• The background description provided herein is for the purpose of generally presenting the context of the disclosure. Work of the presently named inventors, to the extent it is described in this background section, as well as aspects of the description that may not otherwise qualify as prior art at the time of filing, are neither expressly nor impliedly admitted as prior art against the present disclosure.
  • The human retina has a static dynamic range of approximately 100:1. This means that the darkest area in a field of view that can be distinguished by the retina is 1/100th as bright as the brightest area in the field of view that can be distinguished. But as the eye moves around in a scene to focus on new objects, the retina adjusts its exposure both chemically and geometrically (by adjusting the iris size of the pupil) in order to adjust to brighter and darker objects in an environment. This exposure adjustment occurs so quickly that a person does not notice it happening. The result is that the human eye has an effective dynamic range of 1,000,000:1, allowing a person to perceive both dark and bright objects in a high dynamic range (HDR) environment.
  • A typical 8-bit digital camera, on the other hand, can produce images having a dynamic range of 255:1, and a typical liquid crystal (LCD) display or cathode ray tube (CRT) display has a dynamic range of approximately 200:1. Thus, digital photographs and typical display devices have dynamic ranges that are far less than the effective dynamic range of the human eye. And when a person views an HDR image, they are often frustrated to see that the photograph shows neither the bright objects nor the dark objects very well, even though they can easily perceive both types of objects when using their own eyes to view the same scene. A typical example is a photograph of a person standing indoors next to a window. Even though the person standing next to the window can be easily seen with the naked eye, a photograph of the scene makes the person too dark to perceive.
  • To resolve this issue, tone curves are often applied to HDR images. Tone curves adjust the brightness of the pixels in the image to make the dark objects brighter and the bright objects darker. Another solution is to increase the backlighting of the image being displayed in order to more easily see features in dark regions.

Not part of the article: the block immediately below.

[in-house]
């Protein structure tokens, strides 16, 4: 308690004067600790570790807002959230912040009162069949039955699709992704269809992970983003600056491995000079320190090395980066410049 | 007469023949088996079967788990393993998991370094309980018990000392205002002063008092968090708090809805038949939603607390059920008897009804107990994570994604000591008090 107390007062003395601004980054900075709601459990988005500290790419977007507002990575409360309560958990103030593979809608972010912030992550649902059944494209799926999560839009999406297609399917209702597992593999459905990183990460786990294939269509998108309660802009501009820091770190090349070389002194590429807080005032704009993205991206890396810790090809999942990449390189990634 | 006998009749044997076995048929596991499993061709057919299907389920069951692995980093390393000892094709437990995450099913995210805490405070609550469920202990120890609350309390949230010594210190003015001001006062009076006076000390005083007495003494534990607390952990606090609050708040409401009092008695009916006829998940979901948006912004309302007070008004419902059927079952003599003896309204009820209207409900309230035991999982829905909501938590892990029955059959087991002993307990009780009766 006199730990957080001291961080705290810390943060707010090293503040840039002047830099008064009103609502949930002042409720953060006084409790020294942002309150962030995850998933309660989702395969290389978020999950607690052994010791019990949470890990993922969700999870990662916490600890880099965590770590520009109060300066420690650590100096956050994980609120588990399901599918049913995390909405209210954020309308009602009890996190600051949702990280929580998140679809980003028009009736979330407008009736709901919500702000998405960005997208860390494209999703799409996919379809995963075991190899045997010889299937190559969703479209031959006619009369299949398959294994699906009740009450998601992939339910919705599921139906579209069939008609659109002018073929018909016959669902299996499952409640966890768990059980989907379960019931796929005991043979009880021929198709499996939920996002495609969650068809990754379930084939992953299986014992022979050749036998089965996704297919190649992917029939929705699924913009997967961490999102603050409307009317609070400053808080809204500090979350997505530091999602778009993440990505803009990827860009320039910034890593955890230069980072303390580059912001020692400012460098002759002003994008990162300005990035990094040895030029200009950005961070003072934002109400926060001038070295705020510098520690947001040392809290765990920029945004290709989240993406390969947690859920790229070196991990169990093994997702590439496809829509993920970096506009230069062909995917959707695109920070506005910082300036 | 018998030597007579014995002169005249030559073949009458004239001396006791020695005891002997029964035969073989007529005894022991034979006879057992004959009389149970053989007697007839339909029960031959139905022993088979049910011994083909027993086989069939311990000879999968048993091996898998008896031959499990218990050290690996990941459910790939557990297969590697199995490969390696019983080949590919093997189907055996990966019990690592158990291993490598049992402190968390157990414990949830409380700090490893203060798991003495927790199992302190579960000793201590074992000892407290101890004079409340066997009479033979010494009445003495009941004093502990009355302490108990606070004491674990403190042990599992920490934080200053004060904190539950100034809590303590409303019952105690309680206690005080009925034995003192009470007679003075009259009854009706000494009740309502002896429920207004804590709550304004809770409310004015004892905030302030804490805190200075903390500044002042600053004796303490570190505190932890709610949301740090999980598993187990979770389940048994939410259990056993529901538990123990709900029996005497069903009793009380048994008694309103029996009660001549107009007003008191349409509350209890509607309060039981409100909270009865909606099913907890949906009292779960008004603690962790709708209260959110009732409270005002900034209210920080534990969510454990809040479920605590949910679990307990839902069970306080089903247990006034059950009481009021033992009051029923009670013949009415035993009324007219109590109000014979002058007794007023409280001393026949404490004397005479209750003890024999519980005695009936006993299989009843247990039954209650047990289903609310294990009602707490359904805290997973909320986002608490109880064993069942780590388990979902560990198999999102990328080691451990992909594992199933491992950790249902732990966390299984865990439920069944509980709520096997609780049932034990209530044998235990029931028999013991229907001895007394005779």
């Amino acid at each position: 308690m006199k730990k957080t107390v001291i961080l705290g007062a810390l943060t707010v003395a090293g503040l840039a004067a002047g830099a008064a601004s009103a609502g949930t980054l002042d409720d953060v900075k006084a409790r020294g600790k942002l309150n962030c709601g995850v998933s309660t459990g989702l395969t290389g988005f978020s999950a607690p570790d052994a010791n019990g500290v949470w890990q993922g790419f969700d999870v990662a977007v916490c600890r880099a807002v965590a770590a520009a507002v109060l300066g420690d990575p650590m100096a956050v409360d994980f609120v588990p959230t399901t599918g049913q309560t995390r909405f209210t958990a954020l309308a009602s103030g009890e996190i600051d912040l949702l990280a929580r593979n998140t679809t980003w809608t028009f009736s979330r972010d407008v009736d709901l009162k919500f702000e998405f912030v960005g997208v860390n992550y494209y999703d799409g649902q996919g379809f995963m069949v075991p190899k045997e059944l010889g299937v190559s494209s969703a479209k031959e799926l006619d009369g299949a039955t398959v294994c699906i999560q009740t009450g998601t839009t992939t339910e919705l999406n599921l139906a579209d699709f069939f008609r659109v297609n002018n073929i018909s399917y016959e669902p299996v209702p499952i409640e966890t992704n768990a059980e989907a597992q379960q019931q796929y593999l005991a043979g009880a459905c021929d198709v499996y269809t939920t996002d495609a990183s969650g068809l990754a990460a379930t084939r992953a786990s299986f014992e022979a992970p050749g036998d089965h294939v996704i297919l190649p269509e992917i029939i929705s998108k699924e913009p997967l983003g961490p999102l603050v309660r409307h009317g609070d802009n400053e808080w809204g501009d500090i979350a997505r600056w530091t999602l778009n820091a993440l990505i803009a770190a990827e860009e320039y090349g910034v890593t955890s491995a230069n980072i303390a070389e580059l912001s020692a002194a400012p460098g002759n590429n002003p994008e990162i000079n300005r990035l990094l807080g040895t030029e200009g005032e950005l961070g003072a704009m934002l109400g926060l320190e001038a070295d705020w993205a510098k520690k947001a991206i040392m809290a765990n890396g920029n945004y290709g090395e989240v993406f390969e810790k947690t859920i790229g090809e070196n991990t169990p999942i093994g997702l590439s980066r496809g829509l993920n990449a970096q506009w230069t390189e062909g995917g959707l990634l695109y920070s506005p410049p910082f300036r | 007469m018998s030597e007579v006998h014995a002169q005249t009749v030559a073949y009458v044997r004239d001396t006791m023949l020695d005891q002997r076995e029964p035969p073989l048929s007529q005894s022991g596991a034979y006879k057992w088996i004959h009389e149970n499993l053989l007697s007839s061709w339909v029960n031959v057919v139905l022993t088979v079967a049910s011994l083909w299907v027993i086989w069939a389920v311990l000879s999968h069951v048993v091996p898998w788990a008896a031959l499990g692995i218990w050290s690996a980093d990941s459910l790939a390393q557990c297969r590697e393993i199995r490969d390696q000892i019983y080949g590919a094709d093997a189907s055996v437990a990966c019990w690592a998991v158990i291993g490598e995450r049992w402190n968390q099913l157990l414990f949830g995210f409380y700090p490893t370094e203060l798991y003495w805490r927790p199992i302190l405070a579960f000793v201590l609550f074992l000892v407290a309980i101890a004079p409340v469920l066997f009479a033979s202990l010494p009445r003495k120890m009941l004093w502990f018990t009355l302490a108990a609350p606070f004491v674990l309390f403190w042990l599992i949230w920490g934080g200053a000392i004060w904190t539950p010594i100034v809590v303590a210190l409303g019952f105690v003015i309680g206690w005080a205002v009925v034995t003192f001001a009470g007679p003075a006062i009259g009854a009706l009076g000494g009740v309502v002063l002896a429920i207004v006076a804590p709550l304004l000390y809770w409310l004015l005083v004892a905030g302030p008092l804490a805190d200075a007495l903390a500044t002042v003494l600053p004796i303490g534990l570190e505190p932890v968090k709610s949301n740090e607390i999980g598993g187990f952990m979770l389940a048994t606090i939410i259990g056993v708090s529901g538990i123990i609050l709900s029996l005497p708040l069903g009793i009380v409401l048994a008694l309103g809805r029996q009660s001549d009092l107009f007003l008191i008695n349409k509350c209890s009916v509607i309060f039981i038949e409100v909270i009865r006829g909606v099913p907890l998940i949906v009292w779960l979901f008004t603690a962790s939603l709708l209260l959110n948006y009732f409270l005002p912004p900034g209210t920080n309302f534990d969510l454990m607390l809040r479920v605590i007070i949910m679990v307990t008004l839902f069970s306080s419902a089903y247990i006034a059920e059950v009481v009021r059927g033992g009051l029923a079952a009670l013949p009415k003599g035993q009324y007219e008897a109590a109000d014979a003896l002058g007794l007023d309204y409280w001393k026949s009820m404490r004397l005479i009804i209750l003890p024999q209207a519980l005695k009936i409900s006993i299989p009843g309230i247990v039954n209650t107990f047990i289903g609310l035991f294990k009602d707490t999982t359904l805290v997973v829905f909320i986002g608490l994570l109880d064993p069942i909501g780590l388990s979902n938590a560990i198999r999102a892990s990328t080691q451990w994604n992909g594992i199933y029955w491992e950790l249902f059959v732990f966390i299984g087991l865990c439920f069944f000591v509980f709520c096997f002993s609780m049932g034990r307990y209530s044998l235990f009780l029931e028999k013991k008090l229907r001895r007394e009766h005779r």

• SUMMARY
  • In various embodiments, the present disclosure describes methods for adjusting a global dynamic range of an image. An image is decomposed into (i) a low spatial frequency component and (ii) a high spatial frequency component. The global dynamic range of the low spatial frequency component is adjusted to produce an adjusted low spatial frequency component. The image is reconstructed with (i) the adjusted low spatial frequency component and (ii) the high spatial frequency component to thereby produce a processed image.
  • In embodiments, the decomposing the image includes low-pass filtering the image to produce the low spatial frequency component, and dividing the image by the low spatial frequency component to thereby produce the high frequency component.
  • In embodiments, the method further comprises selecting a window size of a low-pass filter to perform the low-pass filtering based on one or more sizes of (i) a plurality of bright regions of the image and (ii) a plurality of dark regions of the image.
  • In embodiments, reconstructing the image includes multiplying the adjusted low spatial frequency component and the high spatial frequency component.
  • In embodiments, adjusting the dynamic range of the low spatial frequency components includes applying a tone curve to the low spatial frequency component to produce the adjusted low spatial frequency component.
  • In embodiments, the image has a first global dynamic range that exceeds a dynamic range of the display device, and the processed image has a second global dynamic range that fits within the dynamic range of the display device.
  • In various embodiments, the present disclosure describes an apparatus comprising a display device and an image processing component. The image processing component is configured to decompose a high dynamic range (HDR) image into (i) a low spatial frequency component and (ii) a high spatial frequency component. The image processing component is also configured to adjust the dynamic range of the low spatial frequency component to produce an adjusted low spatial frequency component, and reconstruct the HDR image with (i) the adjusted low spatial frequency component and (ii) the high spatial frequency component to produce a processed image for display on the display device.
  • In embodiments, the image processing component is further configured to decompose the image by low-pass filtering the image to produce the low spatial frequency component, and dividing the image by the low spatial frequency component to produce the high frequency to thereby produce the high frequency component.
  • In embodiments, the image processing component is further configured to select a window size of a low-pass filter to perform the low-pass filtering based on one or more sizes of (i) a plurality of bright regions of the image and (ii) a plurality of dark regions of the image.